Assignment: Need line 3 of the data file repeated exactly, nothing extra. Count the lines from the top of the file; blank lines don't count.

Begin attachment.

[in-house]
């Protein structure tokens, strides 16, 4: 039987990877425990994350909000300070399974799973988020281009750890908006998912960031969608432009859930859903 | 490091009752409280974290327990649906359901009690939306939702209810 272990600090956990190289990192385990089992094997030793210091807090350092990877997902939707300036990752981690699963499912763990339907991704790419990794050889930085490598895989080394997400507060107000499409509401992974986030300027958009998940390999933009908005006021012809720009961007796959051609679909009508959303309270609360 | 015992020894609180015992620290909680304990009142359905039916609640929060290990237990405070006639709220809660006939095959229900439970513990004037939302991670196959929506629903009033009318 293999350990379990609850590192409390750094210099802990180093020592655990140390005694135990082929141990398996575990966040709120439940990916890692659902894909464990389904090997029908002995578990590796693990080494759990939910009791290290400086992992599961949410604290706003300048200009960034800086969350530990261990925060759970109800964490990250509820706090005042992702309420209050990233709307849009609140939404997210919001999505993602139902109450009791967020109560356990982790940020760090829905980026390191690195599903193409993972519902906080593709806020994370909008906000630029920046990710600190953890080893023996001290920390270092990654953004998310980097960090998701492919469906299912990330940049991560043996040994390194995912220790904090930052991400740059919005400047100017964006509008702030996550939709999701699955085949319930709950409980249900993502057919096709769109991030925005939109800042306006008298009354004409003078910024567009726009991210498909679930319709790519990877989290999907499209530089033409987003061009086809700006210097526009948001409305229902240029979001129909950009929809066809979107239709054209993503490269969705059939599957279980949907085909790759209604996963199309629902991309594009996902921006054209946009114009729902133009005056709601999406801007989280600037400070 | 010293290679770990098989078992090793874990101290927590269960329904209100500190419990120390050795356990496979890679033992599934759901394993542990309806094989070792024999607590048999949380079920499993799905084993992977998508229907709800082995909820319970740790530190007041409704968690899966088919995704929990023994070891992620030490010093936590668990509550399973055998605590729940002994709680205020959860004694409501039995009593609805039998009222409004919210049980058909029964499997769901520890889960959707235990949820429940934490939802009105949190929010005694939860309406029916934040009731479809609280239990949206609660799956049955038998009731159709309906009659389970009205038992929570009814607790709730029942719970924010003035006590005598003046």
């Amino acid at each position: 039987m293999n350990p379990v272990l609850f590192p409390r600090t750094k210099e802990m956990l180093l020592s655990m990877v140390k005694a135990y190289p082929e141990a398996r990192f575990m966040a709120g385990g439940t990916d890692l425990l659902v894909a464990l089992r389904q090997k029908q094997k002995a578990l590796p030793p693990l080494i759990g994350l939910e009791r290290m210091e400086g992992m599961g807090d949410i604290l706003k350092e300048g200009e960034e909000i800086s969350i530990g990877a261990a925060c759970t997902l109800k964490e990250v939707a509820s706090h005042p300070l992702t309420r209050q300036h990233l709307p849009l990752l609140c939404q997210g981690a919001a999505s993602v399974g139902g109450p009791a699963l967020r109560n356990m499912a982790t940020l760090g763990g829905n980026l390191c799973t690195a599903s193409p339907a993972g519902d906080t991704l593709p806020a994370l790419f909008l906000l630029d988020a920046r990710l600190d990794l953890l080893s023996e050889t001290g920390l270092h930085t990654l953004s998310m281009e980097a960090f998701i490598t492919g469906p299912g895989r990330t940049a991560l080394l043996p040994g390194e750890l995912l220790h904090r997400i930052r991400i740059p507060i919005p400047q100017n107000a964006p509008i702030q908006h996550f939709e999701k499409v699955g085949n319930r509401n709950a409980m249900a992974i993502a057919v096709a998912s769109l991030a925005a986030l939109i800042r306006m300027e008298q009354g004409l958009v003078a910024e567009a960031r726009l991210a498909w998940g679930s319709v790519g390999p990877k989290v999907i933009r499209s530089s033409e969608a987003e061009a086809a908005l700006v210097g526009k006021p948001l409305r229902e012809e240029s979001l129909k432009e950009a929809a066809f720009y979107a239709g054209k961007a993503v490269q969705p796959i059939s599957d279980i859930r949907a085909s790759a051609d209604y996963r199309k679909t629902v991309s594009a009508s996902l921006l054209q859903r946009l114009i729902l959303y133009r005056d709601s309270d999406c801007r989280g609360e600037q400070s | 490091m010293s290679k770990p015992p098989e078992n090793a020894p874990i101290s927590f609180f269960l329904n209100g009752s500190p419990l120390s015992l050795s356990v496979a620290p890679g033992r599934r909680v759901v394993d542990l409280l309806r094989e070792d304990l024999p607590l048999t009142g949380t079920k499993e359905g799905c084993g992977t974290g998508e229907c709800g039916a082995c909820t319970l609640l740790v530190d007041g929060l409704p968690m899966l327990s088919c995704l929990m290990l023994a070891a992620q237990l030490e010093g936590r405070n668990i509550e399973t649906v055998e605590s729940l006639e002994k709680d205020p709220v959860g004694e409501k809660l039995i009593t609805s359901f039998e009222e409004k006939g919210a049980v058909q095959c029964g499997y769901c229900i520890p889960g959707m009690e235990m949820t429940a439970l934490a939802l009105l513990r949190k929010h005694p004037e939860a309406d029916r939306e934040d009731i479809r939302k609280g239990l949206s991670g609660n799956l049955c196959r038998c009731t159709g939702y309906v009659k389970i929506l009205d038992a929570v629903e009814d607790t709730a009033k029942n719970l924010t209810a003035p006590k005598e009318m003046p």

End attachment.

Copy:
């Amino acid at each position: 039987m293999n350990p379990v272990l609850f590192p409390r600090t750094k210099e802990m956990l180093l020592s655990m990877v140390k005694a135990y190289p082929e141990a398996r990192f575990m966040a709120g385990g439940t990916d890692l425990l659902v894909a464990l089992r389904q090997k029908q094997k002995a578990l590796p030793p693990l080494i759990g994350l939910e009791r290290m210091e400086g992992m599961g807090d949410i604290l706003k350092e300048g200009e960034e909000i800086s969350i530990g990877a261990a925060c759970t997902l109800k964490e990250v939707a509820s706090h005042p300070l992702t309420r209050q300036h990233l709307p849009l990752l609140c939404q997210g981690a919001a999505s993602v399974g139902g109450p009791a699963l967020r109560n356990m499912a982790t940020l760090g763990g829905n980026l390191c799973t690195a599903s193409p339907a993972g519902d906080t991704l593709p806020a994370l790419f909008l906000l630029d988020a920046r990710l600190d990794l953890l080893s023996e050889t001290g920390l270092h930085t990654l953004s998310m281009e980097a960090f998701i490598t492919g469906p299912g895989r990330t940049a991560l080394l043996p040994g390194e750890l995912l220790h904090r997400i930052r991400i740059p507060i919005p400047q100017n107000a964006p509008i702030q908006h996550f939709e999701k499409v699955g085949n319930r509401n709950a409980m249900a992974i993502a057919v096709a998912s769109l991030a925005a986030l939109i800042r306006m300027e008298q009354g004409l958009v003078a910024e567009a960031r726009l991210a498909w998940g679930s319709v790519g390999p990877k989290v999907i933009r499209s530089s033409e969608a987003e061009a086809a908005l700006v210097g526009k006021p948001l409305r229902e012809e240029s979001l129909k432009e950009a929809a066809f720009y979107a239709g054209k961007a993503v490269q969705p796959i059939s599957d279980i859930r949907a085909s790759a051609d209604y996963r199309k679909t629902v991309s594009a009508s996902l921006l054209q859903r946009l114009i729902l959303y133009r005056d709601s309270d999406c801007r989280g609360e600037q400070s | 490091m010293s290679k770990p015992p098989e078992n090793a020894p874990i101290s927590f609180f269960l329904n209100g009752s500190p419990l120390s015992l050795s356990v496979a620290p890679g033992r599934r909680v759901v394993d542990l409280l309806r094989e070792d304990l024999p607590l048999t009142g949380t079920k499993e359905g799905c084993g992977t974290g998508e229907c709800g039916a082995c909820t319970l609640l740790v530190d007041g929060l409704p968690m899966l327990s088919c995704l929990m290990l023994a070891a992620q237990l030490e010093g936590r405070n668990i509550e399973t649906v055998e605590s729940l006639e002994k709680d205020p709220v959860g004694e409501k809660l039995i009593t609805s359901f039998e009222e409004k006939g919210a049980v058909q095959c029964g499997y769901c229900i520890p889960g959707m009690e235990m949820t429940a439970l934490a939802l009105l513990r949190k929010h005694p004037e939860a309406d029916r939306e934040d009731i479809r939302k609280g239990l949206s991670g609660n799956l049955c196959r038998c009731t159709g939702y309906v009659k389970i929506l009205d038992a929570v629903e009814d607790t709730a009033k029942n719970l924010t209810a003035p006590k005598e009318m003046p």